Turnbull backtracks from Ciobo’s tariff blunder
The Turnbull government has ruled out participating in a World Trade Organisation action against US President Donald Trump’s steel and aluminium tariffs, saying the exemption granted to Australia removes any grounds for complaint. Prime Minister Malcolm Turnbull also rejected criticism of the government’s growing use of measures to prevent below-cost products being dumped in the Australian market, insisting the work done by the Anti-Dumping Commission was about addressing unfair practices and not a form of protectionism.
Malcolm Turnbull says Australia won’t join global WTO action against Trump tariffs
Over the weekend, Mr Trump confirmed Australian steel and aluminium would not be hit with new import taxes – 25 per cent and 10 per cent respectively – after the Turnbull government’s intense lobbying effort that focused on the trade surplus the US has with Australia and the close strategic alliance.
There has been speculation Australia would support WTO action by other nations who are not exempt, with Trade Minister Steve Ciobo saying on Sunday that Australia would “practice what we preach on free trade” and look at complaints on a case-by-case basis.
On Monday, Mr Turnbull said: “I know there’s been speculation in the media about action being taken by other countries in the World Trade Organisation about the US steel and aluminium tariffs. Obviously, as a country that will be exempt from those tariffs, we don’t have a basis to bring a complaint, so I just want to be clear about that.”
“It’s because we’re not going to be subjected to it so we won’t be sustaining an injury,” Mr Ciobo added in a later interview with Sky News.
Mr Trump’s tariffs risk triggering a full-blown trade war, with leaders across Europe and Asia threatening retaliatory import taxes.
South Korea, the European Union and other countries are also mulling complaints to the WTO. In 2002, when former US president George Bush imposed steel tariffs, a complaint by the EU, Japan, Korea, China, Brazil and others was successfully upheld by the trade regulator.
Speaking at Bluescope’s Port Kembla steelworks, the Prime Minister reiterated the Australian exemption did not require “any change or addition to our security arrangements” with the US, saying Mr Trump’s wording about a “security agreement” was just a reference to the legal process for Australia to receive a carve-out.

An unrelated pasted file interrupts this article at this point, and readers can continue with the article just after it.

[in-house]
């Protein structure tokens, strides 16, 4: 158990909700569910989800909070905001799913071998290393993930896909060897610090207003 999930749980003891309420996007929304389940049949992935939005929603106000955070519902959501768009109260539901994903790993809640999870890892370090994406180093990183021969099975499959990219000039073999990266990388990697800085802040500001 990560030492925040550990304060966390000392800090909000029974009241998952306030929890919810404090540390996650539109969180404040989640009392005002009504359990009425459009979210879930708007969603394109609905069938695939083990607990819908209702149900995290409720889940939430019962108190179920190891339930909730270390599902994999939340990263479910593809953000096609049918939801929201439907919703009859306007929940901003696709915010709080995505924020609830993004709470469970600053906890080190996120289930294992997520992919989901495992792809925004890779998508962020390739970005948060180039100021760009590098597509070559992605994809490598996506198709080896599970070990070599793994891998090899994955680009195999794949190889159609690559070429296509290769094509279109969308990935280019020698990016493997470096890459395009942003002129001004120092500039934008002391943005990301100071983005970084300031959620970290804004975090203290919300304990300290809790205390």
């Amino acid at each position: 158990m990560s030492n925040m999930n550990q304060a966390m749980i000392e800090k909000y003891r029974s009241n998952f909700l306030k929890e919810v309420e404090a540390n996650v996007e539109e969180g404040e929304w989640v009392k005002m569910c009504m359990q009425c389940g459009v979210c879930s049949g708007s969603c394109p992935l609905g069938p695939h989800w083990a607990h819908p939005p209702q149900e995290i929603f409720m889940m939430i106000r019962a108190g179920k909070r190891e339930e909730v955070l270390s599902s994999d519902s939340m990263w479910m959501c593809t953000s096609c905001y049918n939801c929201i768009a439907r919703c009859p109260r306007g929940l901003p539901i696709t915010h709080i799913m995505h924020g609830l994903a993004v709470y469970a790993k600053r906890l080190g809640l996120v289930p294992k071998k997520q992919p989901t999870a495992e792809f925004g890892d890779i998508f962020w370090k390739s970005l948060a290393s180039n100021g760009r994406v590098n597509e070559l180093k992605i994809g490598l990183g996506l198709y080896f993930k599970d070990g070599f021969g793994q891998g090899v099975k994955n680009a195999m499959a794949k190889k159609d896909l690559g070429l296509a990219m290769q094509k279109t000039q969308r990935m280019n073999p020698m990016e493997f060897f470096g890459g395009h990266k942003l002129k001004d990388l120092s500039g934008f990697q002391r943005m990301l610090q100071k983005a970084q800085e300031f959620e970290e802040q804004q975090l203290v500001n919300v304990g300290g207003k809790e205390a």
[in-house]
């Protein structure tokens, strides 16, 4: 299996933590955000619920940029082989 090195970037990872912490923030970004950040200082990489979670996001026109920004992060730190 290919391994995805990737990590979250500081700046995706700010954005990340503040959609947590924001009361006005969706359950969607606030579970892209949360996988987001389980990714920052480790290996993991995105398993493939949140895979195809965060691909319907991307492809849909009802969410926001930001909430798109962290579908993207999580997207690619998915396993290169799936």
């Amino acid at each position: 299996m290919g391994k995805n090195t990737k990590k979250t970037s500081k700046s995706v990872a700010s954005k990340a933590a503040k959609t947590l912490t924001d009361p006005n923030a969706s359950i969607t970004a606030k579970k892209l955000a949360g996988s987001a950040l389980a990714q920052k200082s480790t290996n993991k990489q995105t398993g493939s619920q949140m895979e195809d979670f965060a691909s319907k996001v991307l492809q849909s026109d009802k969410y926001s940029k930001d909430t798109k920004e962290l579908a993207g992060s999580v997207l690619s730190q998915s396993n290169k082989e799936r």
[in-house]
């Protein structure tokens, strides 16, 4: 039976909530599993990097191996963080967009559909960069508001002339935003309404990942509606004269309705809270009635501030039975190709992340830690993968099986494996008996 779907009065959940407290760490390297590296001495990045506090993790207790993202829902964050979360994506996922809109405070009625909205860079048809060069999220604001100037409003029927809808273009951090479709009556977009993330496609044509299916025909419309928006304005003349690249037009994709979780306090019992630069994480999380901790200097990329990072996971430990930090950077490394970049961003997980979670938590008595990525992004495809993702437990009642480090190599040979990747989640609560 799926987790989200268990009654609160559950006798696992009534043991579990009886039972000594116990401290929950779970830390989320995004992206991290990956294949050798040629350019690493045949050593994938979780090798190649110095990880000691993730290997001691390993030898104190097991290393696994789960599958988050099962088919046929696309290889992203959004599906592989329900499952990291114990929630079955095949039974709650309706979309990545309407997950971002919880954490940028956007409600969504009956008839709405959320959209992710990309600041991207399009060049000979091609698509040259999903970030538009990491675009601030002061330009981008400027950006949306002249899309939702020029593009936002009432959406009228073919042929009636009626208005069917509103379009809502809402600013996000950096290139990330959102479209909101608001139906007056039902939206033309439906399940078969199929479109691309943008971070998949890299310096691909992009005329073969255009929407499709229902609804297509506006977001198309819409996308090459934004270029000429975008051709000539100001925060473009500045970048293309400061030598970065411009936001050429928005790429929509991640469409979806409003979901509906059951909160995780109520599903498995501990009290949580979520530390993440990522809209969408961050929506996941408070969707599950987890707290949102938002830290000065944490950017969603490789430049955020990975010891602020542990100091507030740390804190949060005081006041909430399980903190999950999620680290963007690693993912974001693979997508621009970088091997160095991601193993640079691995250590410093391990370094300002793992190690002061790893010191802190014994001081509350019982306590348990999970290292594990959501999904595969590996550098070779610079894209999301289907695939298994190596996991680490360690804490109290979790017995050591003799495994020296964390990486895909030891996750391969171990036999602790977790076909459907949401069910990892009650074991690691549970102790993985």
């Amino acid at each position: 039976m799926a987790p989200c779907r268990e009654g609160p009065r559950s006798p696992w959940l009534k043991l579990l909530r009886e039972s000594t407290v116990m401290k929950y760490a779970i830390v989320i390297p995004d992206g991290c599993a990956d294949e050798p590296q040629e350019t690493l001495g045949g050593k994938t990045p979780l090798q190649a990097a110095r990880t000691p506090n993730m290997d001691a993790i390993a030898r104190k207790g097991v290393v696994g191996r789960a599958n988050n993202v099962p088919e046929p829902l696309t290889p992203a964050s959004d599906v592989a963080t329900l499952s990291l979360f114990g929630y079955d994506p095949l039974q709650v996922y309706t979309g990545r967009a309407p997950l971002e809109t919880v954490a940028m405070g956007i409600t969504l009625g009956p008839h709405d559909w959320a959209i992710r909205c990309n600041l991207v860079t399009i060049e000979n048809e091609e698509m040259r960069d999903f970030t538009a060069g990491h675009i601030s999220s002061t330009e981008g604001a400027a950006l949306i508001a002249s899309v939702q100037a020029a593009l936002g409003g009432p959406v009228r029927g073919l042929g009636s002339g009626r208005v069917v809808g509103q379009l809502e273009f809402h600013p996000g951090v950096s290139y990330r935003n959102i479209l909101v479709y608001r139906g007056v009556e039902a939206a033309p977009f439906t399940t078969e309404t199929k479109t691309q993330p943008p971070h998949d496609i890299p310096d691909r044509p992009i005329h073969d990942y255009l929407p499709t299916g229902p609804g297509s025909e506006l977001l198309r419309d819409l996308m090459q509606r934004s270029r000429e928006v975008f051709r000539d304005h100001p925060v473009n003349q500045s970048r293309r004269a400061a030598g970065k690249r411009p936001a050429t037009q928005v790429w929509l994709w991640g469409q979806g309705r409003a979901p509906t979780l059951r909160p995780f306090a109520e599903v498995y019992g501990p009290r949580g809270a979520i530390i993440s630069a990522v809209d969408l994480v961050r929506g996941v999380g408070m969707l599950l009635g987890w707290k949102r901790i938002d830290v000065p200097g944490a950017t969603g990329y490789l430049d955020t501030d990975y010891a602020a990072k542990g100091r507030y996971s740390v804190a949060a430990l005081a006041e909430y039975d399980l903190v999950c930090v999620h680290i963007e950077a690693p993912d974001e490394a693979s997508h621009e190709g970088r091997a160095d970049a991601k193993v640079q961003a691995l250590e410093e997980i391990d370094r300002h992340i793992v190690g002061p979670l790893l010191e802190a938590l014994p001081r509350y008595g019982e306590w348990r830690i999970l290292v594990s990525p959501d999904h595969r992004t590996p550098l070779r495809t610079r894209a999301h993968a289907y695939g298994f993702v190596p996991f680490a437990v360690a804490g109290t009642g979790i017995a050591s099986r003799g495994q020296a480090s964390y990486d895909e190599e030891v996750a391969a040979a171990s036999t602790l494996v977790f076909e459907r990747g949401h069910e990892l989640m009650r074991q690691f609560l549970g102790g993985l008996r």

It was revealed last week that a burst of new anti-dumping measures – amounting to targeted tariffs designed to raise the price tag of below-cost imports – were introduced on steel products from five countries at the same time as Mr Turnbull trumped “open markets” and “flexibility” in global trade.
The government toughened Australia’s anti-dumping regime in 2015 and 2016 and the Prime Minister said the government’s efforts were aimed at products being sold in Australia at unfair prices.
“There are 77 anti-dumping measures in place. 51 of them relate to steel and seven relate to aluminium. So you can see we are very vigilant in ensuring there’s a level playing field. So we are committed , passionately committed, to free trade. But it’s got to be fair,” he said.
“We have given our Anti-Dumping Commission stronger powers, we have given them more money to ensure they are able to protect Australian industry from unfair practices. This is not about protectionism.”
Opposition Leader Bill Shorten has promised a further toughening in response to concerns that the new US trade barriers will see a surge in products being diverted to Australia for dumping.
“If this happens, it puts Australian jobs at risk,” Mr Shorten said on Friday.
He announced a Labor government would give the commission an extra $3.5 million a year to boost its investigative capacity, triple penalties for companies trying to evade dumping penalties, and make the commission a “one stop shop” for trade remedies by handing it responsibility for import safeguards, which are currently overseen by the Productivity Commission.
Mr Ciobo said Labor’s proposal was a last minute effort “to shuffle their way into the picture by inventing a solution to a problem that doesn’t exist” and ruled out supporting it.